The St. Louis Blues defeated the Buffalo Sabres on Thursday, achieving a new franchise record for wins in a regular season with 52.
That beats the club’s old record, set by the 1999-2000 team that won the Presidents’ Trophy. This season’s edition of the Blues is also in the running to be the league’s top regular season team. At 111 points, they are tied with the Boston Bruins for the top team in the NHL.
“(The record) is a special thing, but tomorrow it really means nothing,” goaltender Brian Elliott told the St. Louis Post-Dispatch.
Thursday night’s game – a 2-1 victory for the Blues – was the first meeting the two teams since Ryan Miller was traded out of Buffalo to St. Louis in a pre-deadline day blockbuster.
Elliott, however, got the start in goal for the Blues. He made 24 saves to improve his record to 18-5-2 this season.
As impressive as the new franchise record is for the Blues, head coach Ken Hitchcock quelled any kind of over-excitement on the occasion, praising the 1999-2000 team.
“The teams that had 51 [wins], there also were ties, so I think you’ve got to be realistic there,” Hitchcock said, as per NHL.com. “It’s a different era now because you’re getting those extra points in shootouts and overtimes and stuff like that.
“I coached against those teams that got the big points and they were awesome teams here … awesome. It’s a nice record, but it’s an improper evaluation. I don’t think it’s fair to that group that got that 51 wins because I know about that group. They were not fun to play against … not fun at all.”
Remember when many were keeping an eye on Erik Karlsson after he was seemingly cramping up after logging more than 40 minutes in an OT contest against the Boston Bruins.
It’s possible he was also dealing with that sort of ailment, but he earned some “hockey tough” kudos on Sunday after word surfaced that the Ottawa Senators defenseman was dealing with hairline fractures in his left heel through the series.
Sportsnet’s Jason York refers to the issue as “two small fractures” while ESPN’s Joe McDonald went into specifics, noting that Karlsson explains that the injury happened on March 28 (and was why he missed some games late in the season).
There’s some optimism as the Senators ready for the New York Rangers, at least according to Karlsson.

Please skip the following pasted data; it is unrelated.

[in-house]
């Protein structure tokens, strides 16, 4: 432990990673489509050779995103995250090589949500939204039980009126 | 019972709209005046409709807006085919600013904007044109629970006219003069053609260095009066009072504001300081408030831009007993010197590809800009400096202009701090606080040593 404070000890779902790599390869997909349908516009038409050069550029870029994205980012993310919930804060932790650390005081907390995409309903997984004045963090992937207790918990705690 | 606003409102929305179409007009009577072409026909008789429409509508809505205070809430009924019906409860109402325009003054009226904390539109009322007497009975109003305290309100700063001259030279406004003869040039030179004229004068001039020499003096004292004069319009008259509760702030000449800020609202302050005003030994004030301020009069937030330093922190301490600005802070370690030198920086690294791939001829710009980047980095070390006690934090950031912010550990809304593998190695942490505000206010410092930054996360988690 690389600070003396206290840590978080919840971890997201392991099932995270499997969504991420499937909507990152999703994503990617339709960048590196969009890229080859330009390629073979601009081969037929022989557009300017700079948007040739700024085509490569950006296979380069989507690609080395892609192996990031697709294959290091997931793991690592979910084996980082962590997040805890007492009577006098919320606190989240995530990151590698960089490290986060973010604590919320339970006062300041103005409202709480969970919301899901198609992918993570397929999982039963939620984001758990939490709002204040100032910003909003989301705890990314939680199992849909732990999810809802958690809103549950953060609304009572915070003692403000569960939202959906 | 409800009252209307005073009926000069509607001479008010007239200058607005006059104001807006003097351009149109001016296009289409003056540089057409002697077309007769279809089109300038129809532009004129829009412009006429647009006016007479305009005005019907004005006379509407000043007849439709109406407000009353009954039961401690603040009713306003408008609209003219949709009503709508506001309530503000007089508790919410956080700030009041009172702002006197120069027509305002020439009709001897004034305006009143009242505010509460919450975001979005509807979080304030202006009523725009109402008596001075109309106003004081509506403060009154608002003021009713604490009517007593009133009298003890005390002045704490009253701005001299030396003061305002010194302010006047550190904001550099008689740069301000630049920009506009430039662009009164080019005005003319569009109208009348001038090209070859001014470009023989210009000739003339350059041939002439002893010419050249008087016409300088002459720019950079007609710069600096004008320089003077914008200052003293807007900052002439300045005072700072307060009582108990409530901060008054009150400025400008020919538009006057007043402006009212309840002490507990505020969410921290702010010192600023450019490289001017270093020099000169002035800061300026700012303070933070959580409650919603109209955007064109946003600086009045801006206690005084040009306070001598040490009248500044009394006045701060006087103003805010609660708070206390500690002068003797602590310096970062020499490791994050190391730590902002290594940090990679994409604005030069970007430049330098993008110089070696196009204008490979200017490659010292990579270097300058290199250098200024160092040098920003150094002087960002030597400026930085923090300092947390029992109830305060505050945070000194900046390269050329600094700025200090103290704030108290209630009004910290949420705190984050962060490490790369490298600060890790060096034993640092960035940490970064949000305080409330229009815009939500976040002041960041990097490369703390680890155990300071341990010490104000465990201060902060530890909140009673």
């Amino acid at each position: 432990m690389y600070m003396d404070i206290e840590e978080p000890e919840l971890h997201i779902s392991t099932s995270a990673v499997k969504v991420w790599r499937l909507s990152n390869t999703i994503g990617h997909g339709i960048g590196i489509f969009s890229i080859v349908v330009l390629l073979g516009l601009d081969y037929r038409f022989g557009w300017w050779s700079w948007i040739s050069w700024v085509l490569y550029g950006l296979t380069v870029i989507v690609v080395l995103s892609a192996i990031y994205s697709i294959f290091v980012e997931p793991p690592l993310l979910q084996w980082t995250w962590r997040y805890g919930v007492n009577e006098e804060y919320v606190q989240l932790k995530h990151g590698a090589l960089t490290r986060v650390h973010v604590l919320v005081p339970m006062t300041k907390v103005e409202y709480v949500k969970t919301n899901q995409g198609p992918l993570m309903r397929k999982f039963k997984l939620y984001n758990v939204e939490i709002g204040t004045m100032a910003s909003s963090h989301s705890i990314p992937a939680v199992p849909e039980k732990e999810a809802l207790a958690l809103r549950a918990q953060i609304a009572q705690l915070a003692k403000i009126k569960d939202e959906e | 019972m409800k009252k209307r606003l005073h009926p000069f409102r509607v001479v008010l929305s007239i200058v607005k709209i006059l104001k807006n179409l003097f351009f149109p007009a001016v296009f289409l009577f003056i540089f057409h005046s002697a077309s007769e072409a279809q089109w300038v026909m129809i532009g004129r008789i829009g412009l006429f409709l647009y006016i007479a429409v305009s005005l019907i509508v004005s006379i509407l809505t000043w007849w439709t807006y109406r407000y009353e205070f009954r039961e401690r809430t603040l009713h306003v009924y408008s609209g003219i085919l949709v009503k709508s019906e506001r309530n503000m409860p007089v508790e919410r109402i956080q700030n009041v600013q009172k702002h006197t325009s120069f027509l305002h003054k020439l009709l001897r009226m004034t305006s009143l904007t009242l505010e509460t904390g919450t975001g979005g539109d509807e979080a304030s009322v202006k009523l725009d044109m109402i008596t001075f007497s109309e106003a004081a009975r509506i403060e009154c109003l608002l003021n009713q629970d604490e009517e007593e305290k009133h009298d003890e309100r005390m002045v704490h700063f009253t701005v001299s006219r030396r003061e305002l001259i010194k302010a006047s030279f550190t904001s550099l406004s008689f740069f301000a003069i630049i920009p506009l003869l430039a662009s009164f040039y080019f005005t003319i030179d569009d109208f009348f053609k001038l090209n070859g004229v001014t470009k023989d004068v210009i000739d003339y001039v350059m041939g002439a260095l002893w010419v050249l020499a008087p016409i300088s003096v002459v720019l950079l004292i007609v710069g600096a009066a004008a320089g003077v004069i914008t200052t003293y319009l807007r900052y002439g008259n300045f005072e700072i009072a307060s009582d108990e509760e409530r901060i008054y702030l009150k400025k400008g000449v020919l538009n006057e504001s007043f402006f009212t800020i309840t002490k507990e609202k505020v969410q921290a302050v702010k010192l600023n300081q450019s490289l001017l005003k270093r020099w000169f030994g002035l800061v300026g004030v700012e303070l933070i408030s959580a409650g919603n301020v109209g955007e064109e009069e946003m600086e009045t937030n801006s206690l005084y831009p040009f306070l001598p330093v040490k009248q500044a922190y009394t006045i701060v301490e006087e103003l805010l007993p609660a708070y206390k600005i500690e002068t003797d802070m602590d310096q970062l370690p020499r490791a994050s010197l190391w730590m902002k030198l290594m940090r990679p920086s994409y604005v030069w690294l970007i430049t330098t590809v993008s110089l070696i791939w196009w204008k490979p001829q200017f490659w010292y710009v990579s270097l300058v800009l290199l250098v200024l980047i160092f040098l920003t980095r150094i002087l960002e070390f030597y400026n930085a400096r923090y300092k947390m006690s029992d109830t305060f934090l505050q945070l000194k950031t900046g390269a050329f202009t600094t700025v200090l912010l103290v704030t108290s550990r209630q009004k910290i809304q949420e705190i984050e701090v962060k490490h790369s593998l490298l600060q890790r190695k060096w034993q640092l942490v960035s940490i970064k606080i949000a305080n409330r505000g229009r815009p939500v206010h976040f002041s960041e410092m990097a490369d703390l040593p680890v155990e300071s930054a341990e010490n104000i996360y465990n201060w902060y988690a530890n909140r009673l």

Either way, that’s impressive stuff from the Senators defenseman, and the sort of information that usually only surfaces after a team has been eliminated. We’ll see if he’s hindered by such issues as the playoffs go along.
The NHL officially announced the nominees for the 2017 Lady Byng on Sunday, and they’re a star-studded bunch: Johnny Gaudreau, Mikael Granlund and Vladimir Tarasenko.
The PHWA determines “the player adjudged to have exhibited the best type of sportsmanship and gentlemanly conduct combined with a high standard of playing ability.”
(Did Tarasenko help eliminate Granlund’s team in a gentlemanly fashion?)
For more on the three finalists, click here.
It’s a feel-good story, especially if you can look beyond questions of officiating.
Clarke MacArthur could have very well never played another NHL game considering his lengthy battles with concussion symptoms. Instead, he drew a penalty on the Boston Bruins in overtime of Game 6 and then managed to score the series-clinching goal.
Now, this isn’t to say that MacArthur didn’t rightfully draw a penalty; it most clearly was. And, in the bigger picture, it’s one of those stories that almost makes you wonder if real-life sports actually do follow Hollywood scripts.
People just wonder about some other decisions during that overtime, in particular, making it frustrating for some Bruins fans to see the season end in such a way.
Whether they like it or not, that is the case, though.
The Senators took Game 6 by a score of 3-2 (OT), winning their series 4-2. They can breathe a sigh of relief in avoiding a Game 7, an especially valuable bonus since Erik Karlsson had been pushed hard lately, logging more than 40 minutes in a recent game.
Ottawa avoids a do-or-die contest. Instead, they’ll face the New York Rangers in the next round while the Bruins enter the summer following an up-and-down campaign.
Every game in this Senators – Bruins series has been decided by one goal, so why not send Game 6 to overtime?
Oh, and speaking of overtime, this contest going beyond regulation makes it 17 OT games, tying an NHL record for the most in a single round.
Ottawa appeared to take a “lazy change” with a 2-1 lead, and Patrice Bergeron made the Senators pay, putting in a rebound to collect the goal that eventually sent this contest to overtime.